Take responsibility for your life. Moses accepted responsibility for his life.  “He chose to be mistreated along with the people of God rather to enjoy the pleasures of sin for a short time.” (Hebs. 11: 25)  If you don’t make decisions for your life, someone else will.

Get a cause worth dying for.  Moses accepted necessary suffering even unto death.  You need a cause worth dying for (as well as living for). “He [Moses] regarded disgrace for the sake of Christ as of greater value than the treasures of Egypt, because he was looking ahead to his reward.” (Hebs. 11: 26).  We are crucified with Christ, yet it is not we who live but Christ who lives in us (Gals 2:20).

Finally, never take your eyes off the goal.  “By faith, he left Egypt, not fearing the king’s anger; he persevered because he saw Him who is invisible.” (Hebs. 11:27).  What is your threshold of obedience?

Young people, if you are part of this new evangelical elite, you have immense opportunities ahead of you.  A new Godly generation is arising.  You will be called to guide this nation into another unprecedented revival.  We shall see.

Harvard and Heaven: Prospering in the Secular University – Part I

Thursday, February 7th, 2013

I once heard a home school convention speaker ask, “Do you want Harvard or do you want Heaven?” The implication is that if we chose Harvard we were choosing Hell.  Well, I think that we can have Harvard and Heaven!

Who could imagine that a movement that began so quietly in the 19970s and 1980s would someday generate so vital and an anointed generation that is emerging at the beginning of this century?  It is a time to celebrate and to reflect.

In 2013 it is an uncontested fact:  home schoolers are dominating college admission test scores, and, it is growing more evident each day that they are highly qualified and successful college students when they are admitted.  When I was growing up, eons ago, elite prep schools dominated the college admission classes.  Today, the new “elite” are home schooled graduates.  They are the most highly recruited, most highly valued freshmen at secular and Christian schools alike.  I am privy to a Harvard University online chat room, and recently I saw this statement posted.  “If Harvard wants to be the best, the most relevant institution in the years ahead, it must recruit and admit home schoolers.”  Indeed.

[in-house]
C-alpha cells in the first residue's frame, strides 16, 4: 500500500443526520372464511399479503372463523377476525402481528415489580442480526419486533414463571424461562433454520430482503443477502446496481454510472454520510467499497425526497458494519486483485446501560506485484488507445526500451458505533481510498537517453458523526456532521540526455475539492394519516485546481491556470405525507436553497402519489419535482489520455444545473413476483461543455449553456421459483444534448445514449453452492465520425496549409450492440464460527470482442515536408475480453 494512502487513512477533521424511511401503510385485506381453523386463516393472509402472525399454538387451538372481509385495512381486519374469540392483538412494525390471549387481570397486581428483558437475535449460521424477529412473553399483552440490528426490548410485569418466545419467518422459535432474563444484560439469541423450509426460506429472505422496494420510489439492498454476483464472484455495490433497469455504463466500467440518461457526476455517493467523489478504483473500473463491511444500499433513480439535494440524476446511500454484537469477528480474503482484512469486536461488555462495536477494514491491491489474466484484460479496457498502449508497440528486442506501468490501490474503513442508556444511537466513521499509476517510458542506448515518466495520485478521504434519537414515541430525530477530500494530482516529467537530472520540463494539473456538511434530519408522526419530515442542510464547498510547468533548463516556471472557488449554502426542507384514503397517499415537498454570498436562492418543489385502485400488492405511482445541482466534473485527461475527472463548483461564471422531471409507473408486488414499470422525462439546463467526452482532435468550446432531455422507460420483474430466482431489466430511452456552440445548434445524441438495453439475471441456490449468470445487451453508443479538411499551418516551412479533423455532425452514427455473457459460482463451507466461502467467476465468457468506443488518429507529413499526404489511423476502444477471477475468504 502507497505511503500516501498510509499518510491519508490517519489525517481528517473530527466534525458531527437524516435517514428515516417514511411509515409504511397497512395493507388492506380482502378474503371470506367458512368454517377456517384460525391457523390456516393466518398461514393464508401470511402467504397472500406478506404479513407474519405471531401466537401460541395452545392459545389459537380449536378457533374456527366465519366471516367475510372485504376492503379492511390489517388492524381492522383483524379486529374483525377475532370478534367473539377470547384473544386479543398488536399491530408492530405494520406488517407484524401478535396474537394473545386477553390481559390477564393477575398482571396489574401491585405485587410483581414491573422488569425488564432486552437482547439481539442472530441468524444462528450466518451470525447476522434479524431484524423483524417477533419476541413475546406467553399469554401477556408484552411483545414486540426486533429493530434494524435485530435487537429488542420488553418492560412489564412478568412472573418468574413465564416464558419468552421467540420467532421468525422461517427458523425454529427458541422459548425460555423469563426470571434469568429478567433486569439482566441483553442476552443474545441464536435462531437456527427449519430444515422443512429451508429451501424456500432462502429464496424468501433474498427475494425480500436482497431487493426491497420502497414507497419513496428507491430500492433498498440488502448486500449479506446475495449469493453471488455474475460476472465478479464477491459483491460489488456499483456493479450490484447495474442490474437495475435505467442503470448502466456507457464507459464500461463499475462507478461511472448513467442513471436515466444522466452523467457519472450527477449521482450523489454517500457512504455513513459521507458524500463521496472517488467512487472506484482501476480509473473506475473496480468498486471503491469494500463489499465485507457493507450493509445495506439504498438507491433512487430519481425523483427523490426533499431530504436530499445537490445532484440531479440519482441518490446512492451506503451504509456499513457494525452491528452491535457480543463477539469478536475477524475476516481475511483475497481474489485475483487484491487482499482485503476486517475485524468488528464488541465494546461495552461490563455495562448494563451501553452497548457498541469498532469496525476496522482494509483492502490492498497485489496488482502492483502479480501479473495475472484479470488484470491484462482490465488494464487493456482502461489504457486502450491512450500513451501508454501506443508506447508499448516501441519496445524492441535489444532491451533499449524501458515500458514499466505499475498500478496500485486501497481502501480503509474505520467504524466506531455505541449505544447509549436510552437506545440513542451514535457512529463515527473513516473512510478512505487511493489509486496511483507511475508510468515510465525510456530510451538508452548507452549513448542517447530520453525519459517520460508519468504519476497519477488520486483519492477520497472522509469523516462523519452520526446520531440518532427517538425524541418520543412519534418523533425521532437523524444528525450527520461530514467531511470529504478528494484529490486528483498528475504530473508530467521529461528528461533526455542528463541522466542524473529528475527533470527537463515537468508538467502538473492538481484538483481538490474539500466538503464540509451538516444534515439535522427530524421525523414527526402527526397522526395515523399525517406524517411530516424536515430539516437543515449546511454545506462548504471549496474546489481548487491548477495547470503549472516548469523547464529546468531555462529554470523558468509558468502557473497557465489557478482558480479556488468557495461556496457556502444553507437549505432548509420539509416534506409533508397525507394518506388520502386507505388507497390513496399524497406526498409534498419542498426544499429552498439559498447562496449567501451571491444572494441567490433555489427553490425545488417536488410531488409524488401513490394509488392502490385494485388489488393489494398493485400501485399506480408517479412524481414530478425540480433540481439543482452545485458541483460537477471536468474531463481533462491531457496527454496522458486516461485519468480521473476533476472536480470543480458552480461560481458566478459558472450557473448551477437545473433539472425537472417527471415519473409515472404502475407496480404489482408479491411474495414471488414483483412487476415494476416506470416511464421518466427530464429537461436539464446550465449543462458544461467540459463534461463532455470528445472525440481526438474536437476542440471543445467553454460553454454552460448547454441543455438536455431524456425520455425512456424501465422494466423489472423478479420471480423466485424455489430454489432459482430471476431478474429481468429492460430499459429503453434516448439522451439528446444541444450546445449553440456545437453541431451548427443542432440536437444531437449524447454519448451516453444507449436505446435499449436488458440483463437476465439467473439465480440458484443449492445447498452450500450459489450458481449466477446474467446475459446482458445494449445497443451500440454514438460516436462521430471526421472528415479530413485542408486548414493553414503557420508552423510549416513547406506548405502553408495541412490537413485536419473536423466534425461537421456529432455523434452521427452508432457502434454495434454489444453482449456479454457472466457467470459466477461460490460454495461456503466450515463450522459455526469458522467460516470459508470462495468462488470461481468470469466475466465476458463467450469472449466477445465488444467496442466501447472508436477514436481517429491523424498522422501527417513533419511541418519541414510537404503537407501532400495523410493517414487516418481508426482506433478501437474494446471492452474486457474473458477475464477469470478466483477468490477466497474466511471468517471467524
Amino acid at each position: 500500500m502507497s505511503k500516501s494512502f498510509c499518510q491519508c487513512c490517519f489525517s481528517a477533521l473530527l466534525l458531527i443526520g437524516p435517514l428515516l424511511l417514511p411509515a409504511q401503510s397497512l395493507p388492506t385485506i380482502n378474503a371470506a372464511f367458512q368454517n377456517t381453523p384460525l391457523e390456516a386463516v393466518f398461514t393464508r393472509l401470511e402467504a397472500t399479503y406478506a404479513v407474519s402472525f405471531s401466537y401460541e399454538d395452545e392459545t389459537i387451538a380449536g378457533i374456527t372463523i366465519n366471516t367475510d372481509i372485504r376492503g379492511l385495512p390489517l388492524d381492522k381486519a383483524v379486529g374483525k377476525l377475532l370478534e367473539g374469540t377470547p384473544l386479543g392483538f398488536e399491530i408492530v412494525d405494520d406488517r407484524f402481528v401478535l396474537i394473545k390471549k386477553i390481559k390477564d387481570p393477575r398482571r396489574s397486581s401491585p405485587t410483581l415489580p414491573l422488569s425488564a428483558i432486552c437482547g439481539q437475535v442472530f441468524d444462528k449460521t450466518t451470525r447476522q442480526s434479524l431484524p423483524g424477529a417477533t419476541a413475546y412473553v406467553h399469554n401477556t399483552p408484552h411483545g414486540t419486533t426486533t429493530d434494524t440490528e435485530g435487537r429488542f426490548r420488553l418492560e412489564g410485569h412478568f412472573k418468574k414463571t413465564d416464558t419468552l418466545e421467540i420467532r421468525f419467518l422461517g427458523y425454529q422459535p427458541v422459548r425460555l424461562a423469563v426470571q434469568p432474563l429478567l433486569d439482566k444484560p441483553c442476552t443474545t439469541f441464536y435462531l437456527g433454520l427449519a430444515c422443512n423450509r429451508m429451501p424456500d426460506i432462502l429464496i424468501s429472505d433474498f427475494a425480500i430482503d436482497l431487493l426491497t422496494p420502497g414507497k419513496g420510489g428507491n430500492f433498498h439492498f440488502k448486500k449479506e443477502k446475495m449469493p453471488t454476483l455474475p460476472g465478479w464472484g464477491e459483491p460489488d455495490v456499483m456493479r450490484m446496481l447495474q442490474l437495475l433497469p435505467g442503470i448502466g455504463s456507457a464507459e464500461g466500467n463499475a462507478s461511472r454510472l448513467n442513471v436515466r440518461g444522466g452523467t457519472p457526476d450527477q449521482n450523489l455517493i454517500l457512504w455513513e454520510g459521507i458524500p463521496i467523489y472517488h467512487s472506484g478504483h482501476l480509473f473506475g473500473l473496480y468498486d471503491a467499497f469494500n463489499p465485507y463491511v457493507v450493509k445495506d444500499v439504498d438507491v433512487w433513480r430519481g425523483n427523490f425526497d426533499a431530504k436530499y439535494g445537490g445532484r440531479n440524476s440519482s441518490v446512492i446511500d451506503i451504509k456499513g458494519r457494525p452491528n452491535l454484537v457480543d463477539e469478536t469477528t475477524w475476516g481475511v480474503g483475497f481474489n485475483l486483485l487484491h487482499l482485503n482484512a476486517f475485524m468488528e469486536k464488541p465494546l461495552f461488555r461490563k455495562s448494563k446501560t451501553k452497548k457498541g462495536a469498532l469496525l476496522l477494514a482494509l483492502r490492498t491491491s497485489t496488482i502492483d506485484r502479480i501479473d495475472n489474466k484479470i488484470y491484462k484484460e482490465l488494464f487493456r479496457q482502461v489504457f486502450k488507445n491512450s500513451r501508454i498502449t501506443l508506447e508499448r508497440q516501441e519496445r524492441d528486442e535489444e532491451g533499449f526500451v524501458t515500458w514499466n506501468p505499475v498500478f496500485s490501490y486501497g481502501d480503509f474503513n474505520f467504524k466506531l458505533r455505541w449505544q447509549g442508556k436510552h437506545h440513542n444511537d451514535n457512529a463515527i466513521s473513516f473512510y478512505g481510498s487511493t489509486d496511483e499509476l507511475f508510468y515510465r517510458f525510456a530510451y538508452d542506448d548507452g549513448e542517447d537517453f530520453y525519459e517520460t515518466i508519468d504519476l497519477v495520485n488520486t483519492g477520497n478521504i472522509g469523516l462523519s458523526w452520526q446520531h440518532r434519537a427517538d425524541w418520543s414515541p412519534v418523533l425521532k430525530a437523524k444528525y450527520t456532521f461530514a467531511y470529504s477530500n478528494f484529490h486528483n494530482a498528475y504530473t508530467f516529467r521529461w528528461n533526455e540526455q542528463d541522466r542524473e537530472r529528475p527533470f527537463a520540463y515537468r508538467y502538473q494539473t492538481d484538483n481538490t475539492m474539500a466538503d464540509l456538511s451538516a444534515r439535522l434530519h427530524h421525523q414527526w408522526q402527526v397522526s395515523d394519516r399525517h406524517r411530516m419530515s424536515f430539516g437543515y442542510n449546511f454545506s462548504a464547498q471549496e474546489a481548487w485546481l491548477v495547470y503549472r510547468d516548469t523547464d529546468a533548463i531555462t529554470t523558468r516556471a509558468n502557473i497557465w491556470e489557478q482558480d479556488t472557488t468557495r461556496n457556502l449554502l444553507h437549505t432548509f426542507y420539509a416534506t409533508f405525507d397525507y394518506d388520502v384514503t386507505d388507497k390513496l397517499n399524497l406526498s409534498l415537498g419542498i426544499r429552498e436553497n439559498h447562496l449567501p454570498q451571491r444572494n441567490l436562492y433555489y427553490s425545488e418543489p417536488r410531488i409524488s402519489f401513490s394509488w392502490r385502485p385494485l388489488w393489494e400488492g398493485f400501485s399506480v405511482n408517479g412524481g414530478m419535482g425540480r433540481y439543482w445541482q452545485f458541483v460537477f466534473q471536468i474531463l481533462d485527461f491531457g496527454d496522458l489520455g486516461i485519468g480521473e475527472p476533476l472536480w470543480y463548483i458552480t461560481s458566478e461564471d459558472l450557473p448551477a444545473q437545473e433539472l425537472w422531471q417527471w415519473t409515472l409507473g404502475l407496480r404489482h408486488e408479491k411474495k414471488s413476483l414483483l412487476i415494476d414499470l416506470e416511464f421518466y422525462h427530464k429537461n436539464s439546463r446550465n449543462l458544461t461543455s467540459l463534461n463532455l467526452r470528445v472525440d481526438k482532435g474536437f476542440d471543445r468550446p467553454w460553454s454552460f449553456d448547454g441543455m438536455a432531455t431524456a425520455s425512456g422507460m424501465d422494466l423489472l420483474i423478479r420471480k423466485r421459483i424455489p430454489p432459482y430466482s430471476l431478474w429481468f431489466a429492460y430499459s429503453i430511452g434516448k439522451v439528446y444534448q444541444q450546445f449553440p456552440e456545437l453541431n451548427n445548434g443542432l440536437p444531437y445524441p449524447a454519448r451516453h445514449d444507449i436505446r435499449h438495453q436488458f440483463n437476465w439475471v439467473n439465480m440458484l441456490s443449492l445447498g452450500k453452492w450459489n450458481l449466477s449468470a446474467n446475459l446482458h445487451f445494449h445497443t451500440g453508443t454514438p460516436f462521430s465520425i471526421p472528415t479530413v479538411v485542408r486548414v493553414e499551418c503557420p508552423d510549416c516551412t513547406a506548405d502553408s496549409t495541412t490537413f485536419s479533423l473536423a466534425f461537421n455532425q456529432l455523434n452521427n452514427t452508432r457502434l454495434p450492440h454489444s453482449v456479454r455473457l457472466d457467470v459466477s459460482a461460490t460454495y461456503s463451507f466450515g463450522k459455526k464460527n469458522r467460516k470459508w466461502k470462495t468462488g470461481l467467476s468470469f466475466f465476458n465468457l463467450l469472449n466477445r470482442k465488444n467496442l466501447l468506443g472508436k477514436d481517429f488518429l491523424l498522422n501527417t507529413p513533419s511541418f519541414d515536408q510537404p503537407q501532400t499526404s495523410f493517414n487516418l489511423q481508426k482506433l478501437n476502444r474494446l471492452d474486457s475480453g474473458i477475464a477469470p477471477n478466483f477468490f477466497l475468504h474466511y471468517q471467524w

And Harvard has reason to worry.  I spoke to a Yale recruiter and she told me that, while Yale wants home schoolers, home schoolers do not seem to want Yale.  They are not applying to Yale.  Likewise, I have two distance learning students who were heavily recruited by Ivy League schools.  They both chose local alternatives (a state school and a Christian school).

It is not the purpose of this article to lobby for any particular post-graduate choice, although I found my wife at Harvard—and Intervarsity Fellowship on Thursday night in Cambridge is larger than the entire student body at Gordon College (a Christian College) in South Hamilton. Mostly for fiscal reasons, the majority of Christian home schoolers go to secular colleges.  That is an uncontested fact.  We home schoolers, for whatever reason, usually attend secular colleges.